Surface tension﷯

 

As mentioned above, the testing procedure added a step of spraying cold water through the sieve to correct for the surface tension of the liquid milk. So what is 'surface tension'?

 

"Surface tension in water owes to the fact that water molecules attract one another, as each molecule forms a bond with the ones in its vicinity. At the surface, though, the outermost layer of molecules, has fewer molecules to cling to, therefore compensates by establishing stronger bonds with its neighbors, this leading to the formation of the surface tension." (USGS and Georgia State University) 

In other words, left to its own devices, a water droplet would form a perfect sphere in a zero gravity environment. Except for the element Mercury (Hg), water has the highest surface tension of any liquid. As shown in the image at right, a drop of water has little difficulty resting comfortably on the dry surface of the wire mesh of the 125µm sieve.

 

This also means that liquids with high water content will have high surface tension properties. The powdered milk replacers examined in this reconstitution test have a high water content of between 82-84%, so it stands to reason that they will also display a high surface tension. In fact, this is the case and why the cold water spray was necessary to break that liquid surface tension, to allow the milk to flow through the sieves, to then reveal only the retained solid particles at each sieve size. 

 

Confused? A little too much physics? Perhaps a couple of images will help demonstrate this physical characteristic visually. The two images below are an equal part blend of Zoologic®33/40 and Fox Valley 40/25 after resting for 8 hours. The image on the left is immediately after the formula had been gently poured onto the mesh of the top sieve (500µm). It appears very cream-like and easily rests on top of the mesh. No visible solid particles. The image on the right is the same sieve with the layer of milk after being sprayed with cold water. Though few solid particles are retained by the sieve that exceed 500µm in size, some are found to be present, once the surface tension of the liquid is broken, and the milk flows through to the next sieve.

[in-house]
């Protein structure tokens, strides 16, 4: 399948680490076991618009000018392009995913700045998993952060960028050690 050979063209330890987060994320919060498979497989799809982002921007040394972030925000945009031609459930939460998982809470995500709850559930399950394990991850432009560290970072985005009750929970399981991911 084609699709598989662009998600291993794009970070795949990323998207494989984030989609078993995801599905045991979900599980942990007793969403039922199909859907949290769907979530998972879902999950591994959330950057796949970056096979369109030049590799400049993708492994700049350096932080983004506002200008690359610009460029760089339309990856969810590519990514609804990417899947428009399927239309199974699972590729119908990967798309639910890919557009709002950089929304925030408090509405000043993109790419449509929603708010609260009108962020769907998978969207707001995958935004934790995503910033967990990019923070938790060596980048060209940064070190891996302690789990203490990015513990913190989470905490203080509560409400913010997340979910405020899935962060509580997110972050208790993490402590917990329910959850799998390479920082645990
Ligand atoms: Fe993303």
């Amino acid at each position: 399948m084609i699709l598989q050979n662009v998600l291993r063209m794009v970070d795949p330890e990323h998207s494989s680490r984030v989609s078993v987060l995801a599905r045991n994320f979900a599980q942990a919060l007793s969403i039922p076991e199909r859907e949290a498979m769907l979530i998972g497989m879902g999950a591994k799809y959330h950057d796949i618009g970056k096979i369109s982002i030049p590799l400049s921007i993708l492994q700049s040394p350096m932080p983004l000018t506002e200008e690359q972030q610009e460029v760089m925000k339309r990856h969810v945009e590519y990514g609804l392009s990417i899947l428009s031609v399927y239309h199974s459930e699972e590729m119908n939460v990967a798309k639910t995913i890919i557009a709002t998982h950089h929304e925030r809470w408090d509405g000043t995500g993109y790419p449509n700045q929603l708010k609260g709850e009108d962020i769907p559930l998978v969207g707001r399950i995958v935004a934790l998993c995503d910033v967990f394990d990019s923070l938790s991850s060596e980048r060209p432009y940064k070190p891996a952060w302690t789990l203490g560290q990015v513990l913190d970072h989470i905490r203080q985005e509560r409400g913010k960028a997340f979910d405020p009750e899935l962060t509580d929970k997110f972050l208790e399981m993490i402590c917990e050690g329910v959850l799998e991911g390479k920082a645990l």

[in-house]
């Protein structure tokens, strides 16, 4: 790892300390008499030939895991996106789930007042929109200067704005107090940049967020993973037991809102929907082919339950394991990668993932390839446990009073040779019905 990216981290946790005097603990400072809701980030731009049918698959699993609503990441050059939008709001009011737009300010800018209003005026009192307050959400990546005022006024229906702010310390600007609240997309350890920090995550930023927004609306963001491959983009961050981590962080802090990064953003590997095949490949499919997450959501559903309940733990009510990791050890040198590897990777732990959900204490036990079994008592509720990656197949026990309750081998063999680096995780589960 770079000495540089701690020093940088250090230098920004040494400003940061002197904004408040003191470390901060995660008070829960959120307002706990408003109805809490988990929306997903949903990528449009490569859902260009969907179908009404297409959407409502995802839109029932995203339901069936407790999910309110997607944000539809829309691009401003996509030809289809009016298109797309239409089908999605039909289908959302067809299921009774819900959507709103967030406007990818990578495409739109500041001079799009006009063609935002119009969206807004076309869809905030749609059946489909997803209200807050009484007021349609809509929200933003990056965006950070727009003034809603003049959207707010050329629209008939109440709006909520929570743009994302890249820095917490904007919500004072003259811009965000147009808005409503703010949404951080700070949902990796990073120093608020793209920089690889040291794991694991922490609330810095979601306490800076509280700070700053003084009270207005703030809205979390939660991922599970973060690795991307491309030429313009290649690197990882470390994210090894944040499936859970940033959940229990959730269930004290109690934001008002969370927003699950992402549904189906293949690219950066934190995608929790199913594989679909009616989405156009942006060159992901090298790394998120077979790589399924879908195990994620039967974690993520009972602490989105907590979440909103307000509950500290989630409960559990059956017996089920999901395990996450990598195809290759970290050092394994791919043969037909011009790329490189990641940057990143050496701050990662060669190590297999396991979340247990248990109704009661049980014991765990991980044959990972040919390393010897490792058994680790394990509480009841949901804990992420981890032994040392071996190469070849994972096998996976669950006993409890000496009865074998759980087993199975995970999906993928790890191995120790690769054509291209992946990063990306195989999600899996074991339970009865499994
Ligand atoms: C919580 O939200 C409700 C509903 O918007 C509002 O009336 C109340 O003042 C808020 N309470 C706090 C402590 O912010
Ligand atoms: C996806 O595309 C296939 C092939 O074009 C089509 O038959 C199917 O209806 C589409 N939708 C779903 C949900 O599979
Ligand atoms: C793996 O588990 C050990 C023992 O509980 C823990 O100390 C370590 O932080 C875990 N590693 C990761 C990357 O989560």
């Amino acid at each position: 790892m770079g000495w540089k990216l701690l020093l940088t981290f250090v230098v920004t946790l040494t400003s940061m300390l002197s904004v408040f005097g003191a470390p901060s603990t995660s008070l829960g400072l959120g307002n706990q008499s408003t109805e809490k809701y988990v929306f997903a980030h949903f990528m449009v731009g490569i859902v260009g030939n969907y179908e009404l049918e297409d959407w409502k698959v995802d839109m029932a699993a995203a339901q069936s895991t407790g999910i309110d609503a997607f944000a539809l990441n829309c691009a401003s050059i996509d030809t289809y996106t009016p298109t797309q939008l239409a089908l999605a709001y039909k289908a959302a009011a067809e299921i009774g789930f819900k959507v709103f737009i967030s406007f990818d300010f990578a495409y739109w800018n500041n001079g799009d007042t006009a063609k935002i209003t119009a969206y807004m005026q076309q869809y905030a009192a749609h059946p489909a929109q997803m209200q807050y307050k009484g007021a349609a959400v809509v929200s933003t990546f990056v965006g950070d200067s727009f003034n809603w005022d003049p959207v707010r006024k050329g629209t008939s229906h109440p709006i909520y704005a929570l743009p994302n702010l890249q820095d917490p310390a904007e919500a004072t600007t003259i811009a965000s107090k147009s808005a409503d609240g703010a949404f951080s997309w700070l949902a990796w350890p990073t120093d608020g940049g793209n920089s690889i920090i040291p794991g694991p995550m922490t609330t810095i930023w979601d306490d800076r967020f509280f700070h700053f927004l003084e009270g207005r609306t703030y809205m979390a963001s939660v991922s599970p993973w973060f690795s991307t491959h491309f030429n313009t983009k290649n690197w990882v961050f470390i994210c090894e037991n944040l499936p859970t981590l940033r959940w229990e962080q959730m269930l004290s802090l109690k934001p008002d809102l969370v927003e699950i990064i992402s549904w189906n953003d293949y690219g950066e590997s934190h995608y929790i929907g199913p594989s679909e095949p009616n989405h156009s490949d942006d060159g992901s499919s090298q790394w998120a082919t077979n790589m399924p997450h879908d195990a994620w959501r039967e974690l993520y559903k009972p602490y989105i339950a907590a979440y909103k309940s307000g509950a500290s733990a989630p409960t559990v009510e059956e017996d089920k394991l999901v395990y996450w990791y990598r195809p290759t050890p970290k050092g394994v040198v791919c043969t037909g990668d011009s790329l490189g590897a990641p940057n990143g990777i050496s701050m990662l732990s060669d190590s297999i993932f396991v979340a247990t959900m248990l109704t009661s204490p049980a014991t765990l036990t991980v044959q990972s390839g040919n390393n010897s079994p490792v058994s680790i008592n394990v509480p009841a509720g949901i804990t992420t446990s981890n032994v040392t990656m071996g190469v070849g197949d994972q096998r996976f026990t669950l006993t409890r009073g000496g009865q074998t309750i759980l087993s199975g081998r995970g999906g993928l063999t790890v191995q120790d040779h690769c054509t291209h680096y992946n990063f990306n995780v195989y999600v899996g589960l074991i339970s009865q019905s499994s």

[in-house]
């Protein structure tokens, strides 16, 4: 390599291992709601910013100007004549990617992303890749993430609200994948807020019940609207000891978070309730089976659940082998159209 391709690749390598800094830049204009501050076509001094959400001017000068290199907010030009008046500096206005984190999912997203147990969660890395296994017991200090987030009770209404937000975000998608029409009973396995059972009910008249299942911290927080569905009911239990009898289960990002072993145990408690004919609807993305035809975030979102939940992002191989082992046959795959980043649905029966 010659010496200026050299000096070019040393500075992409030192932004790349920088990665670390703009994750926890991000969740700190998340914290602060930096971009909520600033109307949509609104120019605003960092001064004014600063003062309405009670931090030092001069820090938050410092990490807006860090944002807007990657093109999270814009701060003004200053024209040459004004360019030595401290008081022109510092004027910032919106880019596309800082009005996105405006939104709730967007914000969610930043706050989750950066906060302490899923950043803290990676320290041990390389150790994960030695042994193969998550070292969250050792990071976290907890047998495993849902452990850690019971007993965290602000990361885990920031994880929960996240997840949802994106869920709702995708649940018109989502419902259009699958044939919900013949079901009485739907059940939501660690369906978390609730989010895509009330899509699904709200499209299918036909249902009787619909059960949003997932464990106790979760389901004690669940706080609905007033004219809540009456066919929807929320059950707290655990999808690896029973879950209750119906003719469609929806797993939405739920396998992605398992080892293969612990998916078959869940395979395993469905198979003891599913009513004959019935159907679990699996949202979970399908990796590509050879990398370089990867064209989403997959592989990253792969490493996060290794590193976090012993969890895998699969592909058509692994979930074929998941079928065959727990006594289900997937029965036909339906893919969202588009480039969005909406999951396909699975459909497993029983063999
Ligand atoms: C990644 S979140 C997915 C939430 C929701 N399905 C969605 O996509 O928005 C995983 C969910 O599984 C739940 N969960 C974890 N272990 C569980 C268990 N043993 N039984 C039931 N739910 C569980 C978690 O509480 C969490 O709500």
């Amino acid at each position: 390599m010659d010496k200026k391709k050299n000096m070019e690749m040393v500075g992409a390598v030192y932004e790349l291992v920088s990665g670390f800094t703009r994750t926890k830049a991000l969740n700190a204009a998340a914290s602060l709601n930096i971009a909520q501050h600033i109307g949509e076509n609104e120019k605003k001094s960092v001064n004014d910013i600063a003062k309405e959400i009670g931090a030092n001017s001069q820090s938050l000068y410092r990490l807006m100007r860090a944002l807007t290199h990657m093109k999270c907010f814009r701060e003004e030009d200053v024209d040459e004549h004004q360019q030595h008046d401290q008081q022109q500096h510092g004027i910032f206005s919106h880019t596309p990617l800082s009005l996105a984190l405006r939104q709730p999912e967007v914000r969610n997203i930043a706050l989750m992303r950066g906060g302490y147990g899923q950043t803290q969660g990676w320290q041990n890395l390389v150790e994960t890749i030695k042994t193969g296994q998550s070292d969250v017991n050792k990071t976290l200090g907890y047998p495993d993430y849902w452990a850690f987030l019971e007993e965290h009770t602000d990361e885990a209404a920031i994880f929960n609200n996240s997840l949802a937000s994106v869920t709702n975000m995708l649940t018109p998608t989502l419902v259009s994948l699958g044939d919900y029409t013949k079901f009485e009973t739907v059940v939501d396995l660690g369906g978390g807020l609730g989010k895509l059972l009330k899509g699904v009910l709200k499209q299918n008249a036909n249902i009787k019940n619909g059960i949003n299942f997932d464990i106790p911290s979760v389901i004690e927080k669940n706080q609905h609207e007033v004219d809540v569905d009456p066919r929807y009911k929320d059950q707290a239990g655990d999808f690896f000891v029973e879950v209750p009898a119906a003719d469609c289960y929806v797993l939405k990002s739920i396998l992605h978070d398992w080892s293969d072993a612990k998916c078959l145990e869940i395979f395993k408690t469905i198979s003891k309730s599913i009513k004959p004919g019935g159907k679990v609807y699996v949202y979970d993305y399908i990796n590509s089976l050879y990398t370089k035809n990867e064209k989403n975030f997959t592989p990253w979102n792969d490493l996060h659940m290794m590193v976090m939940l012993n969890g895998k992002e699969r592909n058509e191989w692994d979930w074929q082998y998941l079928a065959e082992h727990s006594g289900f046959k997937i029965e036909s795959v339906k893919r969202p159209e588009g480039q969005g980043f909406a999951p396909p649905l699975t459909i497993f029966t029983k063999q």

References (not intended as an exhaustive list)

 

Anema, S. G., D. N. Pinder, R. J. Hunter, and Y. Hemar. Effects of storage temperature on the solubility of milk protein concentrate (MPC85). Food Hydrocolloids (2006) 20:386-393.

 

Baldwin, Alan J., Fonterra Research Centre, Palmerston, NZ. Insolubility of milk powder products- a minireview. Dairy Science Technology (2010) 90:169-179.

 

Boiarkina, I., N. Depree, W. Yu, D. I. Wilson, and B. R. Young. Rapid particle size measurements used as a proxy to control instant whole milk powder dispersibility. Dairy Science and Technology (2017) 96:777-786.  

Forny, Laurent and Stefan Palzer (Food Science and Technology Department, Nestlé Research Centre, Vers-Chez-Les-Blanc, CH-1000 Lausanne, Switzerland). Wetting, disintegration and dissolution of agglomerated water soluble powders. Conference Paper · June 2009

Ilari, Jean-Luc and Laila Mekkaoui. Physical properties of constitutive size classes of spray-dried skim milk powder and their mixtures. Le Lait, INRA Editions, 2005, 85 (4-5), pp.279-294. hal-00895603

 

International Diary Federation. In determination of insolubility index, Standard 129A. Brussels, IDF (1988)

 

Pugliese, Alessandro, Giovanni Cabassi, Emma Chiavaro, Maria Paciulli, Eleonora Carini, and Germano Mucchetti. Physical characterization of whole and skim dried milk powders. Journal of Food Science Technology (2017) 54(11):3433-3442.

 

Sharma, Anup, Atanu H. Jana, and Rupesh Shrikant Chavan. Functionality of milk powders and milk-based powders for end-use applications - a review. Comprehensive Reviews in Food Science and Food Safety (2012) 11:518-528.

 

USGS (source: Georgia State University). Surface tension and water. Water science school.